Goat or motorcycle? Sound alters our visual perception

Goat or motorcycle? Sound alters our visual perception

In a well-known illusion called the McGurk effect, we see a person pronouncing the “word” ba over and over again. But if the lip movements change to correspond to another word, we hear something else, even though the sound emanating from the person’s lips has not changed. This illusion shows that visual information plays a large role in how we hear speech. 

Research published in the journal Psychological Science now shows that sound has a big influence on what we see. Jamal Williams of the University of California-San Diego and his colleagues created a set of ambiguous images by combining the features of pairs of objects, such as a cat and kettle, an airplane and bird, or a goat and Vespa scooter.

They then showed these images to participants, together with natural sounds that were related or unrelated to one of the objects, and asked them to decide what they had seen by clicking a button. For example, when viewing an image created by morphing an airplane with a bird, they heard the sound of an airplane, a bird, or a hammer.

The researchers found that related sounds strongly influence how the participants perceived the ambiguous images. In the example above, hearing the sound of an airplane or a bird shifted their processing of the image, so that they saw the object that matched the sound they heard. The sounds also affected the participants’ response time. When they heard an unrelated sound, it took them longer to report what object they saw.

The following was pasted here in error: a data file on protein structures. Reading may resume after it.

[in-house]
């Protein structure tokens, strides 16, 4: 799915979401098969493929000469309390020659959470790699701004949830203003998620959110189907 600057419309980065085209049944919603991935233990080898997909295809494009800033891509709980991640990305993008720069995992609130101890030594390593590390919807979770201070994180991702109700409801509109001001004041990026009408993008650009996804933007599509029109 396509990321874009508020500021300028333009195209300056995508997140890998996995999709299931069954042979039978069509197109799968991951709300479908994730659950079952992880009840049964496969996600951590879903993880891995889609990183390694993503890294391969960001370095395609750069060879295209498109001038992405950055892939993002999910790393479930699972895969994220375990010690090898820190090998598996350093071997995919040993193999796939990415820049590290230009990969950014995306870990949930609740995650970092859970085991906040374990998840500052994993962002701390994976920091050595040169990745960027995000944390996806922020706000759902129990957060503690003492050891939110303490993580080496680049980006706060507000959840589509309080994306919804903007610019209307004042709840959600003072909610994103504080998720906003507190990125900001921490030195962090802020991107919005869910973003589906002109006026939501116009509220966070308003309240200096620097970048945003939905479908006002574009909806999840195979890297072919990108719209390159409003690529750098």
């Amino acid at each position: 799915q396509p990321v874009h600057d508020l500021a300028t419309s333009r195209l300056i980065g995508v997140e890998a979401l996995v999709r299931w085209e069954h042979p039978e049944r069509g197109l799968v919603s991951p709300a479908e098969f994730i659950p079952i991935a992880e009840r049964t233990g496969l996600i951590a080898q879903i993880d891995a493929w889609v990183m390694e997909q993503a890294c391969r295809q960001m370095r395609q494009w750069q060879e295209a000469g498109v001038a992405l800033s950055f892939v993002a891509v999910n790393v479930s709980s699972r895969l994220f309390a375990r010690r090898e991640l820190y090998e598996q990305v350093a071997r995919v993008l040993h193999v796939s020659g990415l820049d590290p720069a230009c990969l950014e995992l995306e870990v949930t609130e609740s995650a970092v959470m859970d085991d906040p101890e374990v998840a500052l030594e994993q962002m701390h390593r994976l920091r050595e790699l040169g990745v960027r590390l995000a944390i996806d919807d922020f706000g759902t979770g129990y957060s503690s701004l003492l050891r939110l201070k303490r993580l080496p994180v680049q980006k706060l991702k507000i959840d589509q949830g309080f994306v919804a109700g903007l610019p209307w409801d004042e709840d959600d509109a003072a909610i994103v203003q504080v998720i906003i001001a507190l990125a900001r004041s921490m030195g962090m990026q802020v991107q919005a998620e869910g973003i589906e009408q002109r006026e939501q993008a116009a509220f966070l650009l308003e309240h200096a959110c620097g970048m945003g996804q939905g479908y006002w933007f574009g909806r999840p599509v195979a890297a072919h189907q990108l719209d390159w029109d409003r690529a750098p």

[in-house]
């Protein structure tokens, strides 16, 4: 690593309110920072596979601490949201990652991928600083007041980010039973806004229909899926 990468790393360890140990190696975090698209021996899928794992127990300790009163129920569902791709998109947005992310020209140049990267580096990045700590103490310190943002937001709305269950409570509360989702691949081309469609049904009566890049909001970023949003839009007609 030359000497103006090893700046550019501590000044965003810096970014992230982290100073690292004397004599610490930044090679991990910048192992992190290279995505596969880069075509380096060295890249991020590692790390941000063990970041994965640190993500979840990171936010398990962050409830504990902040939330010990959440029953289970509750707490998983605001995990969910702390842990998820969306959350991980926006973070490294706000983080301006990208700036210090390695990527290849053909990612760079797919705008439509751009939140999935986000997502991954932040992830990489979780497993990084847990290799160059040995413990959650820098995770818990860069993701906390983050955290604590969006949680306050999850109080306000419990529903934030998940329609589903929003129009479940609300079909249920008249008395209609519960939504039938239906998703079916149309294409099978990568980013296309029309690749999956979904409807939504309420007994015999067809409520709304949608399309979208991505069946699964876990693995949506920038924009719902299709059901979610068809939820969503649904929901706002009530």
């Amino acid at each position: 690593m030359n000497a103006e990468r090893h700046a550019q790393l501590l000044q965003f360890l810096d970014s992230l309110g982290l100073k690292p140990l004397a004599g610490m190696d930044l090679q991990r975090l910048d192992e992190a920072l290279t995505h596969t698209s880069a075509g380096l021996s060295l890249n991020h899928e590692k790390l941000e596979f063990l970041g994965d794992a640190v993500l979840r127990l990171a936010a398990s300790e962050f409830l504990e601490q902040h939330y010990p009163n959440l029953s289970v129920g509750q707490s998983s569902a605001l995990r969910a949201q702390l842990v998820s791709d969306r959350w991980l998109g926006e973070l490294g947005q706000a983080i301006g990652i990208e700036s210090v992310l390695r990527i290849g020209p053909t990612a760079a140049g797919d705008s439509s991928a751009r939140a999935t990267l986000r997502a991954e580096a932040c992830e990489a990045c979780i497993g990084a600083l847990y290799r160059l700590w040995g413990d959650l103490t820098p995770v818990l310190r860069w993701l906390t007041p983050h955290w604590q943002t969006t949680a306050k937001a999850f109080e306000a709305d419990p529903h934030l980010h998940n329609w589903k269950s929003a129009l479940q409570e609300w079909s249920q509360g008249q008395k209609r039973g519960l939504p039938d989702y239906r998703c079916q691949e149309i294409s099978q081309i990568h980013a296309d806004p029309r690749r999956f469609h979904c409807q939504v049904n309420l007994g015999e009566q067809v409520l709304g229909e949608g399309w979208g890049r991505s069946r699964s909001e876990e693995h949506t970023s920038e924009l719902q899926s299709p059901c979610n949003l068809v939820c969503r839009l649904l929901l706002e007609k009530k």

Two further experiments involved exactly the same procedure, except that this time the sounds were played after presentation of the images, or just before, with varying amounts of time between the sound and the image. In both cases, the sounds did not affect the participants’ judgments.

Together, these results show that the sounds altered visual processing of the images, and not the participants’ decision-making or prior knowledge, which is also known to influence visual perception. 

Hearing is believing

Earlier studies have shown that sound can enhance early stages of visual processing, make moving images clearer, and make higher-level visual processing tasks such as object recognition faster and more accurate. 

This new study shows that sound can have more dramatic effects on visual processing, and shift the visual representations of objects from one category to a completely different one — but only when images and sound overlap in time.

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The findings show that visual perception is an on-going, active process which, rather than being isolated, involves multi-sensory integration, with sounds triggering inferences that are used to interpret ambiguous images.

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